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NEW YORK (Reuters) - "Her," a story about a man who falls in love with a computer operating system, on Wednesday won the National Board of Review award for 2013 best film of the year and best director, the second major film awards in the run-up to the Oscars.
Director Spike Jonze's "Her," which will be released in selected U.S. theaters later this month, stars Joaquin Phoenix as a withdrawn writer in Los Angeles in the quirky love story.
"Spike Jonze is one of the most talented and visionary filmmakers working today," said Annie Schulhof, the president of the National Board of Review, a 100-year-old U.S. based group of movie industry watchers and film professionals.
"In 'Her' he explores the age-old themes of love and human connection in a completely fresh and innovative way. It is an outstanding achievement that is sure to become a new classic," she added in a statement.
Bruce Dern was named best actor for his portrayal as an ornery old man convinced he has won a fortune in Alexander Payne's "Nebraska," and Emma Thompson picked up the best actress accolade for her turn as author P.L. Travers, the creator of "Mary Poppins," in "Saving Mr. Banks."
Comedic actor Will Forte, best known for his roles on the television sketch show "Saturday Night Live," won the best supporting actor prize for playing Dern's patient son in "Nebraska."
Oscar-winner Octavia Spencer was named best supporting actress for "Fruitvale Station," about the real-life story of a young black man shot to death by a white transit policeman.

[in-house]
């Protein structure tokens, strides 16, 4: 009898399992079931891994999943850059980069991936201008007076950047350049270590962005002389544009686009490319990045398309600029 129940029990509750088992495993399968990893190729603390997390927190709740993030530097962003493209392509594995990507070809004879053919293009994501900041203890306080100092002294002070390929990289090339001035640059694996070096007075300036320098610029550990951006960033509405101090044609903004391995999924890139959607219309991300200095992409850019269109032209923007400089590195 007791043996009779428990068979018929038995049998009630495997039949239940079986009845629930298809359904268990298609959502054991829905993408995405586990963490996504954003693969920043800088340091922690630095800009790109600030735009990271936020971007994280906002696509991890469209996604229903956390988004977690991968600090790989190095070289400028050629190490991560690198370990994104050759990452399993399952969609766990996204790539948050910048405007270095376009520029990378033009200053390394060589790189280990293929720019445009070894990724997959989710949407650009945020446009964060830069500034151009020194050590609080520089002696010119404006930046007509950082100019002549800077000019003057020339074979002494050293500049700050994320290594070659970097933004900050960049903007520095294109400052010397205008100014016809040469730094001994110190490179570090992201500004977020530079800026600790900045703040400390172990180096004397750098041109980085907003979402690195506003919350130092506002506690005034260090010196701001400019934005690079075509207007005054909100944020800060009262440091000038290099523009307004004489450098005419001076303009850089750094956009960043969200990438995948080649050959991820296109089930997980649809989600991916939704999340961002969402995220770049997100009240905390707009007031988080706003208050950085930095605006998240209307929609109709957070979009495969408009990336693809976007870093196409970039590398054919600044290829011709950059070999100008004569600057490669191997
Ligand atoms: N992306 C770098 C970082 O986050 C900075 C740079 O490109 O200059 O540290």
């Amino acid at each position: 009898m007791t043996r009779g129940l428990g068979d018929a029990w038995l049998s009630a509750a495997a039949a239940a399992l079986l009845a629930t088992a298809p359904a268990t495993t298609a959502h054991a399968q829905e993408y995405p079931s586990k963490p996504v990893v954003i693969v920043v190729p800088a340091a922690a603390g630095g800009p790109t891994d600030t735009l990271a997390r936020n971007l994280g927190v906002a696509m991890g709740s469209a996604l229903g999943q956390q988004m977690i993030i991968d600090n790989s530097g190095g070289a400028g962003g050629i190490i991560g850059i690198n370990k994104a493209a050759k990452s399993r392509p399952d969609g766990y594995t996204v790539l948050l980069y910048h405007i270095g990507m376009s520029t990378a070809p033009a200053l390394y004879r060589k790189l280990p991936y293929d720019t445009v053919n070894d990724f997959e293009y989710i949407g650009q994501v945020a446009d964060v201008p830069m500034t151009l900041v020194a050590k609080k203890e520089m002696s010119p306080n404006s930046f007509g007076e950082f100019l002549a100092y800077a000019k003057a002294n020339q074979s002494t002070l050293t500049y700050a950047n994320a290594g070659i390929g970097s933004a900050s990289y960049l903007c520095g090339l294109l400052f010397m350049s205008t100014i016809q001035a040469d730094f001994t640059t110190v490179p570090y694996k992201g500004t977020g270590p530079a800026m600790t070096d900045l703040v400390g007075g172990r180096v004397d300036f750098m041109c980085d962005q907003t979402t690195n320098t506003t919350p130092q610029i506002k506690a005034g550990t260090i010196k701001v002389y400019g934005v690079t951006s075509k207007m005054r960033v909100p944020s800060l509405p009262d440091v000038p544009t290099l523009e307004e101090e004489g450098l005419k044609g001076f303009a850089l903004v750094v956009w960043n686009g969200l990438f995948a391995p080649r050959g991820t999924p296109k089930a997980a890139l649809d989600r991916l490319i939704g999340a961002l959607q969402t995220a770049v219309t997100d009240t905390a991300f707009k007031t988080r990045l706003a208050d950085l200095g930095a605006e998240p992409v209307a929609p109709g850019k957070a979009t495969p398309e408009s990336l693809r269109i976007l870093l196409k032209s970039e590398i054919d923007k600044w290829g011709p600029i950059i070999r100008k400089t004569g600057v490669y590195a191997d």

"Fruitvale Station" won honors for breakthrough performance for actor Michael B. Jordan and the best directorial debut prize for Ryan Coogler.
The National Board of Review awards, which will be presented at a gala in New York on January 7, followed the New York Film Critics Circle prizes on Tuesday, the first film honors leading up to the Oscars.
"Nebraska," "American Hustle," "Her" and "12 Years A Slave" picked up some of up the top awards from the two groups setting the stage for the race to the Academy Awards, the movie industry's highest honors, that will be presented on March 2.
The NBR gave brothers Joel and Ethan Coen the best original screenplay prize for "Inside Llewyn Davis" about the Greenwich Village folk scene in 1961.
Best adapted screenplay went to Terence Winter for director Martin Scorsese's "The Wolf of Wall Street," and best animated feature was awarded to "The Wind Rises," by Japanese director Hayao Miyazaki.
Director Asghar Farhadi's "The Past," about an Iranian man who deserts his French wife and children to return home, grabbed the best foreign language film prize.
Adele Exarchopoulos, who starred in the French lesbian love story "Blue is the Warmest Color" by director Abdellatif Kechiche also nabbed a breakthrough performance award.
"Stories We Tell," a Canadian film directed by Sarah Polley that delves into storytelling and memories, picked up the best documentary award.
Editing by Mary Milliken and Cynthia Osterman